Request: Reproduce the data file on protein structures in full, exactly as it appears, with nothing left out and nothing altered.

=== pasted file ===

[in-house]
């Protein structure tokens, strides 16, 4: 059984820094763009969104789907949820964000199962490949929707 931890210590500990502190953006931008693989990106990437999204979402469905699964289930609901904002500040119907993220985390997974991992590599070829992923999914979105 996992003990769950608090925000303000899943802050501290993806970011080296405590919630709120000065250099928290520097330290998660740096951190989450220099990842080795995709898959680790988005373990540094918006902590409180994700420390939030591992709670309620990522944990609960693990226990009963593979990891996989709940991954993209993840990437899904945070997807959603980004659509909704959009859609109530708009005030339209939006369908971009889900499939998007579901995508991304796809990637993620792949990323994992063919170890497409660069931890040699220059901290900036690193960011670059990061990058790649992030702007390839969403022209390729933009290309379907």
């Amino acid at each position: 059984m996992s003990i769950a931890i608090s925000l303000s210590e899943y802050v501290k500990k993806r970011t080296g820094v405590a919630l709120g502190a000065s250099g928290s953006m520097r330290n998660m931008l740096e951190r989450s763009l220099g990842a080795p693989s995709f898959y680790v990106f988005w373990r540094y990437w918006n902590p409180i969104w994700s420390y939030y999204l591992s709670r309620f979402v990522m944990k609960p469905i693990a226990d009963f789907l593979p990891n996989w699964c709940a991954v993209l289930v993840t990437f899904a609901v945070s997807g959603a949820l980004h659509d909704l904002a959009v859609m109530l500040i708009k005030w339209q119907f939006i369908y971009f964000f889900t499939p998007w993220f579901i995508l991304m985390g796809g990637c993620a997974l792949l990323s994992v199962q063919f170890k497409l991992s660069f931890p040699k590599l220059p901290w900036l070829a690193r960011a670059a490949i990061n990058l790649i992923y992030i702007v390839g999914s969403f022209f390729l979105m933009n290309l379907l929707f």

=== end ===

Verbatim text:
[in-house]
């Protein structure tokens, strides 16, 4: 059984820094763009969104789907949820964000199962490949929707 931890210590500990502190953006931008693989990106990437999204979402469905699964289930609901904002500040119907993220985390997974991992590599070829992923999914979105 996992003990769950608090925000303000899943802050501290993806970011080296405590919630709120000065250099928290520097330290998660740096951190989450220099990842080795995709898959680790988005373990540094918006902590409180994700420390939030591992709670309620990522944990609960693990226990009963593979990891996989709940991954993209993840990437899904945070997807959603980004659509909704959009859609109530708009005030339209939006369908971009889900499939998007579901995508991304796809990637993620792949990323994992063919170890497409660069931890040699220059901290900036690193960011670059990061990058790649992030702007390839969403022209390729933009290309379907």
């Amino acid at each position: 059984m996992s003990i769950a931890i608090s925000l303000s210590e899943y802050v501290k500990k993806r970011t080296g820094v405590a919630l709120g502190a000065s250099g928290s953006m520097r330290n998660m931008l740096e951190r989450s763009l220099g990842a080795p693989s995709f898959y680790v990106f988005w373990r540094y990437w918006n902590p409180i969104w994700s420390y939030y999204l591992s709670r309620f979402v990522m944990k609960p469905i693990a226990d009963f789907l593979p990891n996989w699964c709940a991954v993209l289930v993840t990437f899904a609901v945070s997807g959603a949820l980004h659509d909704l904002a959009v859609m109530l500040i708009k005030w339209q119907f939006i369908y971009f964000f889900t499939p998007w993220f579901i995508l991304m985390g796809g990637c993620a997974l792949l990323s994992v199962q063919f170890k497409l991992s660069f931890p040699k590599l220059p901290w900036l070829a690193r960011a670059a490949i990061n990058l790649i992923y992030i702007v390839g999914s969403f022209f390729l979105m933009n290309l379907l929707f």